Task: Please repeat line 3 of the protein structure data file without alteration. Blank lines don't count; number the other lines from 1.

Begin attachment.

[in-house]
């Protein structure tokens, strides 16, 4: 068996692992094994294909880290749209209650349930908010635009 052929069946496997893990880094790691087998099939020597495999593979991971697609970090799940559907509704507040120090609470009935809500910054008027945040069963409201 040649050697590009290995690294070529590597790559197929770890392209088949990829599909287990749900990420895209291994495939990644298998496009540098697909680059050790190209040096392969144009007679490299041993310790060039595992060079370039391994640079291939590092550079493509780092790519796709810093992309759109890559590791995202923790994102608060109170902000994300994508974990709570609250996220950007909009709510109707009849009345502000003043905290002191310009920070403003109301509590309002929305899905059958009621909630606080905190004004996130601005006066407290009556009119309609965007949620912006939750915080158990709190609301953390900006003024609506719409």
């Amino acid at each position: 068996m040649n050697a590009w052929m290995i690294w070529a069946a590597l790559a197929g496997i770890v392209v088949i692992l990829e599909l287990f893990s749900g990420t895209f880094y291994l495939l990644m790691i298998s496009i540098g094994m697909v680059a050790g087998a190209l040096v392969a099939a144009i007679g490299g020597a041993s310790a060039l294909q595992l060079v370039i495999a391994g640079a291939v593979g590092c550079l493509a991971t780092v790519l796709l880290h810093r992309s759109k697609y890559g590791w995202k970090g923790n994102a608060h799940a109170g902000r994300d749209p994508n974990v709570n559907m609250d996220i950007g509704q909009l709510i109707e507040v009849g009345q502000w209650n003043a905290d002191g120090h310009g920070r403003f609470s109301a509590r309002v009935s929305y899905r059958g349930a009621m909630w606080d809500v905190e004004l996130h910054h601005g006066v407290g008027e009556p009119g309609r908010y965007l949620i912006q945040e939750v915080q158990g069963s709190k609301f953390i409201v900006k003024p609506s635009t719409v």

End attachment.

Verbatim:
């Amino acid at each position: 068996m040649n050697a590009w052929m290995i690294w070529a069946a590597l790559a197929g496997i770890v392209v088949i692992l990829e599909l287990f893990s749900g990420t895209f880094y291994l495939l990644m790691i298998s496009i540098g094994m697909v680059a050790g087998a190209l040096v392969a099939a144009i007679g490299g020597a041993s310790a060039l294909q595992l060079v370039i495999a391994g640079a291939v593979g590092c550079l493509a991971t780092v790519l796709l880290h810093r992309s759109k697609y890559g590791w995202k970090g923790n994102a608060h799940a109170g902000r994300d749209p994508n974990v709570n559907m609250d996220i950007g509704q909009l709510i109707e507040v009849g009345q502000w209650n003043a905290d002191g120090h310009g920070r403003f609470s109301a509590r309002v009935s929305y899905r059958g349930a009621m909630w606080d809500v905190e004004l996130h910054h601005g006066v407290g008027e009556p009119g309609r908010y965007l949620i912006q945040e939750v915080q158990g069963s709190k609301f953390i409201v900006k003024p609506s635009t719409v």